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Paul Hsieh Text (UPDATED ON 9/27/11)
Paul is a research scientist, he likes to work on his research. But given this opportunity to provide a service to the public that pulled him away from his work, that pulled him out of his environment, he readily stepped up, this was not something thatís in his job description, but it was a way for him to make a tangible contribution, and he did that readily, and as it turned out, he made a significant difference. So Paulís activities in the oil spill reflect well on him personally, as well as the National Research Program, and as well, public servants in general.
I started with the USGS in 1977 after I finished my undergraduate degree. In fact, I was hired here in Reston, Virginia by John Bredehoeft, who was then the chief of research. And I worked with him on the relationship between fluid pressure and earthquakes. And then after a year I went to graduate school and I stayed part time. The Survey has been great to me in terms of supporting my education and my research while I was at grad school. And then when I finished, I moved out to Menlo Park, CA in 1983 and Iíve been there ever since.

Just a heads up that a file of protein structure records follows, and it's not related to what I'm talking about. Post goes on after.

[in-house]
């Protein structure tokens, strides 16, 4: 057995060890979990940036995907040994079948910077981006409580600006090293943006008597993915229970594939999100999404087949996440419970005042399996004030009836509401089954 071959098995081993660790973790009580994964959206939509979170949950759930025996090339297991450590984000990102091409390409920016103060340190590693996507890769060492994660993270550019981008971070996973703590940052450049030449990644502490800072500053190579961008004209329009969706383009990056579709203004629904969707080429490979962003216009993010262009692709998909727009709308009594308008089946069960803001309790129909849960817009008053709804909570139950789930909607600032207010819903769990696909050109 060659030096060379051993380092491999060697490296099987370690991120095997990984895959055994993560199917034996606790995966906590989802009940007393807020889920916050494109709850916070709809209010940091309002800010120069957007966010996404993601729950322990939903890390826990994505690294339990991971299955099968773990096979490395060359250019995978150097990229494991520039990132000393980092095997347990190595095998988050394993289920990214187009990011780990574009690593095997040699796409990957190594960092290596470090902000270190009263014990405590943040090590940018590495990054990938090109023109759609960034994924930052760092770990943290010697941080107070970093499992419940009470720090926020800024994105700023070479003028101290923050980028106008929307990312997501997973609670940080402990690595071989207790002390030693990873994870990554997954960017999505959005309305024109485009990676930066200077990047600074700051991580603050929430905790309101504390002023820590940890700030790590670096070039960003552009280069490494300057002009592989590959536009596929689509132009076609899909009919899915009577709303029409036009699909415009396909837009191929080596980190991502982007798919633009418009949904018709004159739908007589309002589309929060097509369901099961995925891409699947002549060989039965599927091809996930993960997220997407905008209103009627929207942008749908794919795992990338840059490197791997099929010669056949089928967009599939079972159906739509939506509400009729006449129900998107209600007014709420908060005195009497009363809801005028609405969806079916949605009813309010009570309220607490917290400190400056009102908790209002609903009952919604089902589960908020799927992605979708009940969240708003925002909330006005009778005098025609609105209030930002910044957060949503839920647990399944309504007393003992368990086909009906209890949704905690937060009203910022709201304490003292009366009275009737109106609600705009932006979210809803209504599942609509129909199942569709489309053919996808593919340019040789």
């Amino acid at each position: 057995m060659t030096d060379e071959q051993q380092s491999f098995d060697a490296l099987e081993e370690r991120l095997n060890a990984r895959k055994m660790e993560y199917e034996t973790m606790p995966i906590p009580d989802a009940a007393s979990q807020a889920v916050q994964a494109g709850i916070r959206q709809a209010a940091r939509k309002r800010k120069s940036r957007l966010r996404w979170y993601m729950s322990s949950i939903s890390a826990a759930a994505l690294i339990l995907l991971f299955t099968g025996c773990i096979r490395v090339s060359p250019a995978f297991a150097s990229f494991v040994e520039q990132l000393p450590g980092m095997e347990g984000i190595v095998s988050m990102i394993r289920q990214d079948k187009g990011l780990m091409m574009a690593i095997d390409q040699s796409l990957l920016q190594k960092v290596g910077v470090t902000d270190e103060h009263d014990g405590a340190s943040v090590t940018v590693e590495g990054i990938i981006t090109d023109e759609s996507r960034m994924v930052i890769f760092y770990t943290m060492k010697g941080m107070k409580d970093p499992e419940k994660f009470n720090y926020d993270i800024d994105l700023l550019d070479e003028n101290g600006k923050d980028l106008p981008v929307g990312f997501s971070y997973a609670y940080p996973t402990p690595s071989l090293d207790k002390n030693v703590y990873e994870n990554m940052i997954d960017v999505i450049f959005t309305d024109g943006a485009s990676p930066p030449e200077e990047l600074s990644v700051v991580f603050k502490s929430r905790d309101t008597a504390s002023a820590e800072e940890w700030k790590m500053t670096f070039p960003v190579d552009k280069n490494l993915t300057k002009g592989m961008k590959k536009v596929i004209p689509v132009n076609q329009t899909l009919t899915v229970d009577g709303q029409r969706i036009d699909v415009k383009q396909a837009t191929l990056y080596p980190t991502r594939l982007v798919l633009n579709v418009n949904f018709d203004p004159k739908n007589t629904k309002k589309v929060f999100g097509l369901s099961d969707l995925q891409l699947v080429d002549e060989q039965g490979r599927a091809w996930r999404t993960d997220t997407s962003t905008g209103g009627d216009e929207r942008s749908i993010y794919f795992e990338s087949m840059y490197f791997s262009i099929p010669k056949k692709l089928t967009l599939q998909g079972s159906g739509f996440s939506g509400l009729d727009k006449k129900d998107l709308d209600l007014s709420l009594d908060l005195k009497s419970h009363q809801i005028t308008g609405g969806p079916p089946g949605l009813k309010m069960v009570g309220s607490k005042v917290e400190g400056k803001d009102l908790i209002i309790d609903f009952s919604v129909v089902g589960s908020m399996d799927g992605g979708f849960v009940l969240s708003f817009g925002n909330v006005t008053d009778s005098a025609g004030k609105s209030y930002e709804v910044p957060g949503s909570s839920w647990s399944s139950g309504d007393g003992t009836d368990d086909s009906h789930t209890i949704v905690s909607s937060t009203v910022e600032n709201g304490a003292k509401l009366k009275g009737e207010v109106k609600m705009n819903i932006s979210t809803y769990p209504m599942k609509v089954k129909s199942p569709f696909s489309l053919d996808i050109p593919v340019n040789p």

We are very proud of Paul Hsieh, heís a long term member of the National Research Program. Heís worked on groundwater flow modeling for a number of years trying to solve difficult groundwater flow problems. Heís helping in the development of models, and he was asked by Secretary Chu to serve on his science team, and even though that took him away from his primary love, his research, he served on that team, and then he was given an opportunity, fairly unexpected, to solve a difficult problem. He did it in a creative way, he did it quickly, and his work had great impact in terms of the decisions about what was going to happen in the Gulf. So we are proud of him as a research scientist, we are happy for him, we are glad, it reflects well on the National Research Program, and on public service in general.